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JBL Charge 3 review: A loud, rugged and very portable Bluetooth speaker

29 Jun 2018
Our Rating 
Price when reviewed 
150
inc. VAT

Not for audiophiles, but a loud and rugged outdoor companion for everyone else

Pros 
Built to handle life outdoors
Clear and powerful sound
Charges to other devices
Cons 
No aptX
Cold, hard mid-range
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Summer is here, and when it comes to picnics in the park, barbecues on the patio or even big weekend festivals, a battery-powered Bluetooth speaker is the perfect way to take your music with you while you enjoy the sunshine.

The JBL Charge 3 is tailor-made for just such a role. Its rubberised exterior will shrug off knocks and bumps, and it’s IPx7 rated, which means it’ll survive a spot of rain and even a brief splash in the lake, should things get out of hand. At the rear, a thick rubber flap covers up the micro USB charging port and a 3.5mm input jack. There’s also a USB-A port – a nice touch that, in a pinch, lets you recharge your phone from the Charge 3’s internal 6,000mAh battery.

JBL Charge review: Sound quality

The first thing to know about the Charge 3 is that it’s nice and loud – more so than you’d expect from its size. Dial up the volume and its twin 50mm drivers blast out an impressive wall of noise, helped along by a pair of passive bass radiators.

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We’re also pleased to say that no matter how hard we pushed the Charge 3, we heard not a hint of distortion or clipping: if you like to play your music loud, the only thing you have to worry about is annoying those around you. For even more juice, you can use JBL’s Connect system to pair the Charge 3 with a second JBL speaker and get a bigger, more ambient sound.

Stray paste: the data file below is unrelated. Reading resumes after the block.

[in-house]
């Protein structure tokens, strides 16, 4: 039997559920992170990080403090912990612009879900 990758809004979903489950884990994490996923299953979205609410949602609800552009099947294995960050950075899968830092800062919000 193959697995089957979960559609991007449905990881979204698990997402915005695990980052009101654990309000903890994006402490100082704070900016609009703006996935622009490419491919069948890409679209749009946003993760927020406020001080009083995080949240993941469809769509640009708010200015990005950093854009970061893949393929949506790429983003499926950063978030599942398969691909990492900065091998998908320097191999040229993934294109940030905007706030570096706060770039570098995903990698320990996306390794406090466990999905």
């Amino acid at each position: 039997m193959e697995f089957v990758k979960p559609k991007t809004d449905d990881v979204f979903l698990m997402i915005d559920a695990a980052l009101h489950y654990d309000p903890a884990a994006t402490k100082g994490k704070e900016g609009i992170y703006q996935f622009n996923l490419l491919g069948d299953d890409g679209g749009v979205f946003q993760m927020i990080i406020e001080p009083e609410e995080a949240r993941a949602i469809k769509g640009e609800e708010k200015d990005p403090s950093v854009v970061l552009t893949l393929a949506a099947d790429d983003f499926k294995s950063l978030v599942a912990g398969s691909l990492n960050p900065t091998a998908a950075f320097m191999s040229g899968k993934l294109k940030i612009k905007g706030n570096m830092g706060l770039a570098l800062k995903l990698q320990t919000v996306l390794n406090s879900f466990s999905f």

However, while the Charge 3’s output is undeniably assertive, it’s not entirely up to audiophile standards. For one thing, the aptX Bluetooth audio codec isn’t supported, so you’re limited to standard-grade streaming – not that the difference would likely be very noticeable on a speaker this size.

The bigger issue is that the mid-range feels distinctly cold, with an overall hardness to the sound that sucks some of the joy out of your favourite tracks. Dance music and other bass-heavy genres particularly suffer: those radiators put out a decent thump for a speaker this size, but they’re simply too small to really produce out any sort of rich, resonant low end. Below around 150Hz the response conspicuously drops off.

JBL Charge 3 review: Verdict

The JBL Charge 3 isn’t the best-sounding Bluetooth speaker in the world. In the past few years, the B&O Play A1, the KEF Muo and the Libratone Zipp Mini have all impressed us more in the hi-fi stakes.

Yet if you don’t demand the very pinnacle of sound quality, the JBL Charge 3 has a lot going for it. It’s loud, its internal battery will give you up to 20 hours of playback (at moderate volumes), and that rugged, waterproof design makes it a great outdoor companion.

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